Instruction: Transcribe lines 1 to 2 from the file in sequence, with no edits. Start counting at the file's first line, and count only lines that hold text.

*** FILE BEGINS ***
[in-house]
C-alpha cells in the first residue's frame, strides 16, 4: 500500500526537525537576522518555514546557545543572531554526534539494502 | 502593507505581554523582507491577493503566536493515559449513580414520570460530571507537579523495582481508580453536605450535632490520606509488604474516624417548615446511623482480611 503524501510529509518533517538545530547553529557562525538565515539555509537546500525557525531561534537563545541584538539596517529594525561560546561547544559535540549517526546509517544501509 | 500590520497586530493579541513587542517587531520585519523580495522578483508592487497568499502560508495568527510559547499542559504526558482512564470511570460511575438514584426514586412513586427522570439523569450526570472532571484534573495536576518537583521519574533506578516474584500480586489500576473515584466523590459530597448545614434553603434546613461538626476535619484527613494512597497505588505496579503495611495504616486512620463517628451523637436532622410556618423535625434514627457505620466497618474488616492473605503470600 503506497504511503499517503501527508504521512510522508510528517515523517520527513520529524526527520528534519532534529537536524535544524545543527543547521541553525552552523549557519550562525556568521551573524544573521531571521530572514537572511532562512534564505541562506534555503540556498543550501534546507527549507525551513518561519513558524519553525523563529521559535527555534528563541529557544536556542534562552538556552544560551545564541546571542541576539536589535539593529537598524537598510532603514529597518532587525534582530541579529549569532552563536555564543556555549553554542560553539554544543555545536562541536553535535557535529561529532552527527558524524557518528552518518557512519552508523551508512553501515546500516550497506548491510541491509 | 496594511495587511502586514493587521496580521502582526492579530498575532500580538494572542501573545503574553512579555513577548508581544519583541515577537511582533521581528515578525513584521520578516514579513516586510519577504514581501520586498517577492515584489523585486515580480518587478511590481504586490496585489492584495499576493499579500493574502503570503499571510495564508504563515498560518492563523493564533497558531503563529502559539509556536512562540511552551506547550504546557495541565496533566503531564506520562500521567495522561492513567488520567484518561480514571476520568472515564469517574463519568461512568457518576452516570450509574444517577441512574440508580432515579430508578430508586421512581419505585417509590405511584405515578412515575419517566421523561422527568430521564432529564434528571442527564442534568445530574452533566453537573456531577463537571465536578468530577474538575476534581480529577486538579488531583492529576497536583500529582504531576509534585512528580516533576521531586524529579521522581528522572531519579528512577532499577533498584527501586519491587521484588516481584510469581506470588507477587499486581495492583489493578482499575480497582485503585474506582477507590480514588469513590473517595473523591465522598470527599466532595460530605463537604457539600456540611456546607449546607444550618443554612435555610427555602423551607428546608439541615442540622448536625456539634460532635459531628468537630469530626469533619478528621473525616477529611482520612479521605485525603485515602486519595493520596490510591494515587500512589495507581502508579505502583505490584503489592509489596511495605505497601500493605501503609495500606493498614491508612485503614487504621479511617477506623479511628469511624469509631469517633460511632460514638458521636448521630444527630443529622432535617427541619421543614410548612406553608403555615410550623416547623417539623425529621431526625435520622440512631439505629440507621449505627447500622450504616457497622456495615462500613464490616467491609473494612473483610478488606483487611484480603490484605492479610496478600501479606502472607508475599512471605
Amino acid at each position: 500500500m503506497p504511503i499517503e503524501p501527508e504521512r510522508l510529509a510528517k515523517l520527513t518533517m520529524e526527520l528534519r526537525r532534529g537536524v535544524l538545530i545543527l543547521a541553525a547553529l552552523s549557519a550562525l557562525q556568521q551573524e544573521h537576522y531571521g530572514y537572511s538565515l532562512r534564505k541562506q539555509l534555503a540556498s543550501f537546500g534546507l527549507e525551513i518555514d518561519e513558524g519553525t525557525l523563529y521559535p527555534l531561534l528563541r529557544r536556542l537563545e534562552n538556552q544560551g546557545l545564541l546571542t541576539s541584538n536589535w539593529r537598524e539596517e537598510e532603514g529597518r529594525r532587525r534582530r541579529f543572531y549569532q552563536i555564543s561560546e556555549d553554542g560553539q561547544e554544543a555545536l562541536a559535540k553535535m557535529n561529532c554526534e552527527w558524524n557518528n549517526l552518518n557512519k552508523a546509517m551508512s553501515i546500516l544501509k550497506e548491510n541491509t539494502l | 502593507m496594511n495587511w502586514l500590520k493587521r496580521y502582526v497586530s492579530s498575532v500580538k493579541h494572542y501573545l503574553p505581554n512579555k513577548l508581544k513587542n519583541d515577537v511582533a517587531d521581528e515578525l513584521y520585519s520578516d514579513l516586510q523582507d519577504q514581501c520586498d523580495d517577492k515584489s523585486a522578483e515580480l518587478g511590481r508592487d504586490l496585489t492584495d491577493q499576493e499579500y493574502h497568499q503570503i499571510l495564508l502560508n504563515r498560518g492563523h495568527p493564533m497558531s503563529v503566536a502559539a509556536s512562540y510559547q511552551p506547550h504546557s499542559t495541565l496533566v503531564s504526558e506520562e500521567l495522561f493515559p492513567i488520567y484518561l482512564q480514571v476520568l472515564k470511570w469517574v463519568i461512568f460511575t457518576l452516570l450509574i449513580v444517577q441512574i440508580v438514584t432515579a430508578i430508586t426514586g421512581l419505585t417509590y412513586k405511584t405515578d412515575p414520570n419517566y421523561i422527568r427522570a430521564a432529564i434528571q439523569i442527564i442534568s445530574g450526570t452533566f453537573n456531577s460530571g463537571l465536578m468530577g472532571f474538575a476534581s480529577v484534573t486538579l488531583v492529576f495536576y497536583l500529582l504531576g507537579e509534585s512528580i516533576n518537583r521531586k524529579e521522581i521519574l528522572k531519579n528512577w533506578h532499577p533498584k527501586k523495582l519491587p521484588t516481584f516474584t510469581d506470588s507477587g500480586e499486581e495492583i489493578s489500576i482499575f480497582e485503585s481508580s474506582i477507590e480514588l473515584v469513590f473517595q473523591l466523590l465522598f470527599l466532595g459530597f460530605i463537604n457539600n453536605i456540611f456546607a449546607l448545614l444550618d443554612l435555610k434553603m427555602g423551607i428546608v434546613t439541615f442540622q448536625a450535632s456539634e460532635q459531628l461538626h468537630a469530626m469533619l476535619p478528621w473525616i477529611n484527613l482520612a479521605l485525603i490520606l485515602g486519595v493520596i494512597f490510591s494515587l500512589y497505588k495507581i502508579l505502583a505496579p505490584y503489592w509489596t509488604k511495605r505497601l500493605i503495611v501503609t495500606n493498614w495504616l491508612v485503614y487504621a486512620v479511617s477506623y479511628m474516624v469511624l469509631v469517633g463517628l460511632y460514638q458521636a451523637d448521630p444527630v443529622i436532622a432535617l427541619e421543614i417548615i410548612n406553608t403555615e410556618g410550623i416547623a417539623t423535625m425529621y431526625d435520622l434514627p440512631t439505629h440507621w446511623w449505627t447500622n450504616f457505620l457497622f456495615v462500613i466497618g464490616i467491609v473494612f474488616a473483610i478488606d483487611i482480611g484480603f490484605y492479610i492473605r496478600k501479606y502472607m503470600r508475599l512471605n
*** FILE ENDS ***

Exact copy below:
[in-house]
C-alpha cells in the first residue's frame, strides 16, 4: 500500500526537525537576522518555514546557545543572531554526534539494502 | 502593507505581554523582507491577493503566536493515559449513580414520570460530571507537579523495582481508580453536605450535632490520606509488604474516624417548615446511623482480611 503524501510529509518533517538545530547553529557562525538565515539555509537546500525557525531561534537563545541584538539596517529594525561560546561547544559535540549517526546509517544501509 | 500590520497586530493579541513587542517587531520585519523580495522578483508592487497568499502560508495568527510559547499542559504526558482512564470511570460511575438514584426514586412513586427522570439523569450526570472532571484534573495536576518537583521519574533506578516474584500480586489500576473515584466523590459530597448545614434553603434546613461538626476535619484527613494512597497505588505496579503495611495504616486512620463517628451523637436532622410556618423535625434514627457505620466497618474488616492473605503470600 503506497504511503499517503501527508504521512510522508510528517515523517520527513520529524526527520528534519532534529537536524535544524545543527543547521541553525552552523549557519550562525556568521551573524544573521531571521530572514537572511532562512534564505541562506534555503540556498543550501534546507527549507525551513518561519513558524519553525523563529521559535527555534528563541529557544536556542534562552538556552544560551545564541546571542541576539536589535539593529537598524537598510532603514529597518532587525534582530541579529549569532552563536555564543556555549553554542560553539554544543555545536562541536553535535557535529561529532552527527558524524557518528552518518557512519552508523551508512553501515546500516550497506548491510541491509 | 496594511495587511502586514493587521496580521502582526492579530498575532500580538494572542501573545503574553512579555513577548508581544519583541515577537511582533521581528515578525513584521520578516514579513516586510519577504514581501520586498517577492515584489523585486515580480518587478511590481504586490496585489492584495499576493499579500493574502503570503499571510495564508504563515498560518492563523493564533497558531503563529502559539509556536512562540511552551506547550504546557495541565496533566503531564506520562500521567495522561492513567488520567484518561480514571476520568472515564469517574463519568461512568457518576452516570450509574444517577441512574440508580432515579430508578430508586421512581419505585417509590405511584405515578412515575419517566421523561422527568430521564432529564434528571442527564442534568445530574452533566453537573456531577463537571465536578468530577474538575476534581480529577486538579488531583492529576497536583500529582504531576509534585512528580516533576521531586524529579521522581528522572531519579528512577532499577533498584527501586519491587521484588516481584510469581506470588507477587499486581495492583489493578482499575480497582485503585474506582477507590480514588469513590473517595473523591465522598470527599466532595460530605463537604457539600456540611456546607449546607444550618443554612435555610427555602423551607428546608439541615442540622448536625456539634460532635459531628468537630469530626469533619478528621473525616477529611482520612479521605485525603485515602486519595493520596490510591494515587500512589495507581502508579505502583505490584503489592509489596511495605505497601500493605501503609495500606493498614491508612485503614487504621479511617477506623479511628469511624469509631469517633460511632460514638458521636448521630444527630443529622432535617427541619421543614410548612406553608403555615410550623416547623417539623425529621431526625435520622440512631439505629440507621449505627447500622450504616457497622456495615462500613464490616467491609473494612473483610478488606483487611484480603490484605492479610496478600501479606502472607508475599512471605